22 comments Post a commentcomment

What do YOU think?

  1. avatar
    EU Reform-Proactive

    Q: “Could” technology help prevent the spread of COVID-19 while minimizing social disruption?
    A: Yes of course!

    But “COULD” is for the future and for NOW unhelpful.

    The present is a human disaster on all fronts and has its roots in most political & economic decisions made during probable the past 20-40 years = “The emerging EU concept”.
    States, companies, and individuals must first survive this pandemic- without:

    * huge financial scares or ruined without a reasonable chance to recover.
    * exporting newly created debt= poverty, to the next generations.

    “Official” EU online discussion as early as 3rd April will neither expedite implementations of future technologies- needed now- nor find consensus on considerations to restructure or improve the political EU concept.

    Probably, many different voices & demands will be emerging once this economic & political catastrophe has finally passed.

    As long as the named “EXPERTS” remain the political and economic “Friends of Europe” (EU) and not its direct representatives from the National States- I am not optimistic about any valuable or pragmatic outcome.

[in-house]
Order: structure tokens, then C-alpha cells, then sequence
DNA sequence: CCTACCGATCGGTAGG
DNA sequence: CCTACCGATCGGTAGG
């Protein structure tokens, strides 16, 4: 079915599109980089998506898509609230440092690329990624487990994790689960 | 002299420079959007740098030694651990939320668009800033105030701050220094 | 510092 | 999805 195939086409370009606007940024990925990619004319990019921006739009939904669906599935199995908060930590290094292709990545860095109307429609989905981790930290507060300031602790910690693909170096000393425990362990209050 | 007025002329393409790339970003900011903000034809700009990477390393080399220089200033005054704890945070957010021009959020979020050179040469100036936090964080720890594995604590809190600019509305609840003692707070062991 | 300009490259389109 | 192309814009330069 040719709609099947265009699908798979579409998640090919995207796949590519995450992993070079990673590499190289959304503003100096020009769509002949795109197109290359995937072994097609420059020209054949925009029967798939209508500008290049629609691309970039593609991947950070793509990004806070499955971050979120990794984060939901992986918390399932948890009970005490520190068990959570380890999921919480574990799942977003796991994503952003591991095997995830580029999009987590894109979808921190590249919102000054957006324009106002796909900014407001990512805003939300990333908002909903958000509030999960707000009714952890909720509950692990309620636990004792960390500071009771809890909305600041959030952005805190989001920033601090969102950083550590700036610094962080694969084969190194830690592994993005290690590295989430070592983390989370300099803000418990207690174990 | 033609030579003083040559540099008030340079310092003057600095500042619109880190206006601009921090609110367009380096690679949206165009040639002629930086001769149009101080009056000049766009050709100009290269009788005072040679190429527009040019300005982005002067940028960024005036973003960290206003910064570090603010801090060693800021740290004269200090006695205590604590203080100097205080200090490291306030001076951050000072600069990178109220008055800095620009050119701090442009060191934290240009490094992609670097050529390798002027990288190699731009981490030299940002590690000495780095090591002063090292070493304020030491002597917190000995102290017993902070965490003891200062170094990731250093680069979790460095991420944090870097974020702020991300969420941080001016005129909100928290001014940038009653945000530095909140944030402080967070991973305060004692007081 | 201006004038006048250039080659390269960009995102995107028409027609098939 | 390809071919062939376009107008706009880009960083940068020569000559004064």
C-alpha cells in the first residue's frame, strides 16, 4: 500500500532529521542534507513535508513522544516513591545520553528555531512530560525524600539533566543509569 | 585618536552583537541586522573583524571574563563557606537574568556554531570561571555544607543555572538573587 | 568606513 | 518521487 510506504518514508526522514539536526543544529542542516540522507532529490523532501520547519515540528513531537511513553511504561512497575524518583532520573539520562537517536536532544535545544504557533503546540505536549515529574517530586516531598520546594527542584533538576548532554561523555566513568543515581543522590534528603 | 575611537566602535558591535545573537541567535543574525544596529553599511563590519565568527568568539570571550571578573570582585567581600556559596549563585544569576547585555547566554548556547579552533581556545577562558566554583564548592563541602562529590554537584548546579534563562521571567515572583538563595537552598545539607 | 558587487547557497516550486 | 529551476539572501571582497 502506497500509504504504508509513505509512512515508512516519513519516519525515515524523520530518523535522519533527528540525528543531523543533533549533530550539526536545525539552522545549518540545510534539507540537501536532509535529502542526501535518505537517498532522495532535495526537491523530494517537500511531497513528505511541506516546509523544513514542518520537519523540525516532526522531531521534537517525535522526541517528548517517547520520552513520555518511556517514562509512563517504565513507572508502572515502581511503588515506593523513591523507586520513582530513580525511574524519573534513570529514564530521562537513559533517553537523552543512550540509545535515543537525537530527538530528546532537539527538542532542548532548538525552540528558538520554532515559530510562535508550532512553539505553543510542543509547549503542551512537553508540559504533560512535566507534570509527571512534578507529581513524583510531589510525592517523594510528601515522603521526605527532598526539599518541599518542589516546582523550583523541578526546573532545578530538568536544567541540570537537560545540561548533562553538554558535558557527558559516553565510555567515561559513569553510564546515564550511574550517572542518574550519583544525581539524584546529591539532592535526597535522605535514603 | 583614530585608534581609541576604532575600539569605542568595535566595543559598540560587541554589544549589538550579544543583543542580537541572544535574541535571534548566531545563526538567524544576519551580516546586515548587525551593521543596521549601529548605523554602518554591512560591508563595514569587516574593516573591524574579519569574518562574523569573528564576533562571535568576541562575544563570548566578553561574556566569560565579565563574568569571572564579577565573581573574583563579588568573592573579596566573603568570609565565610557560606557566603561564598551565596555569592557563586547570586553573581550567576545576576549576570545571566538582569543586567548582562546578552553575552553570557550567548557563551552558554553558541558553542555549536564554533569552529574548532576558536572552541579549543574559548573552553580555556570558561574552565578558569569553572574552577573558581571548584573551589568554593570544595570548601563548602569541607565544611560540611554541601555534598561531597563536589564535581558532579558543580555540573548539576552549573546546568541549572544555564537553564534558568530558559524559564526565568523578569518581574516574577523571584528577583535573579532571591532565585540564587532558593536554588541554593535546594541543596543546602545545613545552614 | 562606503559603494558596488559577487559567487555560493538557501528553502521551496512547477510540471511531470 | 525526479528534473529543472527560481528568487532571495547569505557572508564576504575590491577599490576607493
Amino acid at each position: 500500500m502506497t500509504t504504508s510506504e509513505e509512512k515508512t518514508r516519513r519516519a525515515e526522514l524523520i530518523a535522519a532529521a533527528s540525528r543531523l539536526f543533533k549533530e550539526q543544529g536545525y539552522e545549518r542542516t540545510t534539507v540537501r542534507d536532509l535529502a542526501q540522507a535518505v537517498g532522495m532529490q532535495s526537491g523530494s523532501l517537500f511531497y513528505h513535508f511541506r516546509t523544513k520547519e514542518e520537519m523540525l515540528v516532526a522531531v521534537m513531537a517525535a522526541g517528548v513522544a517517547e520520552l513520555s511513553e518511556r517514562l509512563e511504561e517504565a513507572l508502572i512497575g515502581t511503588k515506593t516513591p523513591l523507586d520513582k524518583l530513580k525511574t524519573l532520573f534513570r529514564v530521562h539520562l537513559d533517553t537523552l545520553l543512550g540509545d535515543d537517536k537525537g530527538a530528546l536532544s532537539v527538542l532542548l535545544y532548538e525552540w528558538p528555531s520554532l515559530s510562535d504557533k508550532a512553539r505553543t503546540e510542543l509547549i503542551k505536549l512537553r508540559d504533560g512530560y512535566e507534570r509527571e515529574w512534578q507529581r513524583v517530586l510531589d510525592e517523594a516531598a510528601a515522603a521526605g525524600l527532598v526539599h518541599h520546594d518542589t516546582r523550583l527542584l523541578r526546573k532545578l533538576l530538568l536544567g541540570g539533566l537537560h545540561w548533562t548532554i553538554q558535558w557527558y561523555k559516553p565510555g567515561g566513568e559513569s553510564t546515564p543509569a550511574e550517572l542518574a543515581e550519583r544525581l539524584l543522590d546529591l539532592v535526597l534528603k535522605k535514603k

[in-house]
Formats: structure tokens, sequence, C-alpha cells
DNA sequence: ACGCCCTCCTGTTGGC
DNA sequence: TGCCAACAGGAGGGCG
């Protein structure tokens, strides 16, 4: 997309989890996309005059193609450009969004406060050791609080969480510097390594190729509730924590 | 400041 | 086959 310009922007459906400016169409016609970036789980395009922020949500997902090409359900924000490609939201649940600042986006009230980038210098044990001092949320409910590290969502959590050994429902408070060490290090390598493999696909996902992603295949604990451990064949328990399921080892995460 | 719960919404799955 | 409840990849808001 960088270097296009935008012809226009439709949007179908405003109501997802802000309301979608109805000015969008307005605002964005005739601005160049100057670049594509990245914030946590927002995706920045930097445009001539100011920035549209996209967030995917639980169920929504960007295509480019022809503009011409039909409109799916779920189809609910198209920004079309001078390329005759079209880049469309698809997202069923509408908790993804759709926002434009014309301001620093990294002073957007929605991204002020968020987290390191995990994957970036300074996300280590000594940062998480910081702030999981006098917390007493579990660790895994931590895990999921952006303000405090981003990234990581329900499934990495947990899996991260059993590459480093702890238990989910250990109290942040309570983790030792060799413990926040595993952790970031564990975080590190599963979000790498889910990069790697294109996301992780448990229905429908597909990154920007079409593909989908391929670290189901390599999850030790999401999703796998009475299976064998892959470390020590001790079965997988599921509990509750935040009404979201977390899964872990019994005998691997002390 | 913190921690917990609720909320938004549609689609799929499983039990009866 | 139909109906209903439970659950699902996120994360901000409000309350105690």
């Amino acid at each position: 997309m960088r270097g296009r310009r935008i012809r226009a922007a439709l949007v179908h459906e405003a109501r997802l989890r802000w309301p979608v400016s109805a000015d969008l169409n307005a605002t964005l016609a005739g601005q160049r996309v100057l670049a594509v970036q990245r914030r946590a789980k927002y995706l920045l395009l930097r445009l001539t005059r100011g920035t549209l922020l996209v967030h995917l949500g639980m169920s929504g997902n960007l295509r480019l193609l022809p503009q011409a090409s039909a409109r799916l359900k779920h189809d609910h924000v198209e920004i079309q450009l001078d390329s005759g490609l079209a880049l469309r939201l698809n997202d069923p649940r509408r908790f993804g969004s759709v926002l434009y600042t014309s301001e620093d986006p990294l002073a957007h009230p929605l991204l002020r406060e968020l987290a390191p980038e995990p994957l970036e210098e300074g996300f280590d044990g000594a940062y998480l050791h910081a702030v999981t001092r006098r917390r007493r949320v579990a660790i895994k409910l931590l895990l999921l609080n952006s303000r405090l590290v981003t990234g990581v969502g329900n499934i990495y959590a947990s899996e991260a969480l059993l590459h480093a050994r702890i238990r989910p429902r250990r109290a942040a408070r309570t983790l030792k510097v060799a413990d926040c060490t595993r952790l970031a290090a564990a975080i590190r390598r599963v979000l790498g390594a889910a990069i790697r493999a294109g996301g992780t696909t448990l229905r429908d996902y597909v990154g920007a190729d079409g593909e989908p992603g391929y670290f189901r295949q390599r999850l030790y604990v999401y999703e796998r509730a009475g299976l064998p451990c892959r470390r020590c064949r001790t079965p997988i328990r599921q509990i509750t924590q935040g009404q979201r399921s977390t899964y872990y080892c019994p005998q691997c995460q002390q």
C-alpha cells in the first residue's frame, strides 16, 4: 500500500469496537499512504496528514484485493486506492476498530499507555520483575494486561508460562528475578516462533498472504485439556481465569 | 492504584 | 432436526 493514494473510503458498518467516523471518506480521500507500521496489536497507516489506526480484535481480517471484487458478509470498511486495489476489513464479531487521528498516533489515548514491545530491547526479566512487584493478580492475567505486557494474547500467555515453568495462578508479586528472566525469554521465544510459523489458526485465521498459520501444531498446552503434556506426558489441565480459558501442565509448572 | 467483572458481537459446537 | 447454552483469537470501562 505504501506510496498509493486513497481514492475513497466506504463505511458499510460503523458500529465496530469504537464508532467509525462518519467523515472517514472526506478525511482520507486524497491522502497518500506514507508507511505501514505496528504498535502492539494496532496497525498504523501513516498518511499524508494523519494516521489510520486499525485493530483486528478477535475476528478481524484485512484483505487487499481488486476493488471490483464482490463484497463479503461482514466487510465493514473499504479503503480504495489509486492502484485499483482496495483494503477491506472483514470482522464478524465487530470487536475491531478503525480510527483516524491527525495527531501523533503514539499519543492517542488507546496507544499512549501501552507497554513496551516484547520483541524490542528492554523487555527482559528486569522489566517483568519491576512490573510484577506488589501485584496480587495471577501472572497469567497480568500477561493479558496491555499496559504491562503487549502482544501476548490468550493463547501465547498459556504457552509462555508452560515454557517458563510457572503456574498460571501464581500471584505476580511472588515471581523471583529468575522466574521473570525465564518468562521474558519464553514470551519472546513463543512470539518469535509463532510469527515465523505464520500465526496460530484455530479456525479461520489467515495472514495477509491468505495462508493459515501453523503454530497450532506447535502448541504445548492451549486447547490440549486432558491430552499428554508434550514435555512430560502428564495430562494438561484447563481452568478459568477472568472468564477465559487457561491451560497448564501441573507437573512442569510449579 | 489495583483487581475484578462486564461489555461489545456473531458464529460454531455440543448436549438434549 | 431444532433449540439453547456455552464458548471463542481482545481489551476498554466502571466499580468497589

Who will be the strongest Nations (or groupings), institutions and individuals to emerge after this pandemic is finally over? Any guesses?

    Will they determine the future- or will old mistakes be repeated?

  2. avatar

    Tech is being used in multiple ways, from measuring the spread of the disease, to ensuring hospitals and doctors have access to the supplies they urgently need, and even to relieve us of the side effects of social distancing!

  3. avatar

    The WHO are using AI to run a chatbot to provide answers to questions frequently asked about coronavirus, such as current infection rates and what can be done to protect oneself.

  4. avatar

    I couldn’t do my job from home without fast speed broadband and apps like Zoom and Skype!

  5. avatar

    The teleworking boom predicted for the year 2000, has at last become a reality, but only because we have the connectivity and digital tools to do our jobs effectively.

  6. avatar

    At some point in this crisis governments will need to start tracking our movements to separate the immune from the vulnerable. Arguably a necessary evil, but still bye bye civil liberties…

  7. avatar
    Maria Teresa